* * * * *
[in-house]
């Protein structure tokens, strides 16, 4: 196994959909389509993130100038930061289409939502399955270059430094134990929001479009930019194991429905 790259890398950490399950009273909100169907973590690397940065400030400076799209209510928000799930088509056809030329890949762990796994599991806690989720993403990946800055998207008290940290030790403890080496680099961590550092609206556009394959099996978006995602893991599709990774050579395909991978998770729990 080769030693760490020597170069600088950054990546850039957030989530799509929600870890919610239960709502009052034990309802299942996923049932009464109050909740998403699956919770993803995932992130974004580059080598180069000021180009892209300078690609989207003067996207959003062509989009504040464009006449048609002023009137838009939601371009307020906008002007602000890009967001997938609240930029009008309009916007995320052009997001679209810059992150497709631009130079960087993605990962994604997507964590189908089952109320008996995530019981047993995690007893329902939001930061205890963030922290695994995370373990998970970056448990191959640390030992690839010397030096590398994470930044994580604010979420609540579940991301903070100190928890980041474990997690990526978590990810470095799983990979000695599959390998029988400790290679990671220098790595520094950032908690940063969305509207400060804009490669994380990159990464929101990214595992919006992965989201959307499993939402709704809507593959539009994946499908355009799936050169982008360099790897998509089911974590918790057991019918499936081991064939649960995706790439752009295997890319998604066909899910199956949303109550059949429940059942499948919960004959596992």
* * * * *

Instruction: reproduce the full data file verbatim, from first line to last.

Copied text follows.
[in-house]
């Protein structure tokens, strides 16, 4: 196994959909389509993130100038930061289409939502399955270059430094134990929001479009930019194991429905 790259890398950490399950009273909100169907973590690397940065400030400076799209209510928000799930088509056809030329890949762990796994599991806690989720993403990946800055998207008290940290030790403890080496680099961590550092609206556009394959099996978006995602893991599709990774050579395909991978998770729990 080769030693760490020597170069600088950054990546850039957030989530799509929600870890919610239960709502009052034990309802299942996923049932009464109050909740998403699956919770993803995932992130974004580059080598180069000021180009892209300078690609989207003067996207959003062509989009504040464009006449048609002023009137838009939601371009307020906008002007602000890009967001997938609240930029009008309009916007995320052009997001679209810059992150497709631009130079960087993605990962994604997507964590189908089952109320008996995530019981047993995690007893329902939001930061205890963030922290695994995370373990998970970056448990191959640390030992690839010397030096590398994470930044994580604010979420609540579940991301903070100190928890980041474990997690990526978590990810470095799983990979000695599959390998029988400790290679990671220098790595520094950032908690940063969305509207400060804009490669994380990159990464929101990214595992919006992965989201959307499993939402709704809507593959539009994946499908355009799936050169982008360099790897998509089911974590918790057991019918499936081991064939649960995706790439752009295997890319998604066909899910199956949303109550059949429940059942499948919960004959596992």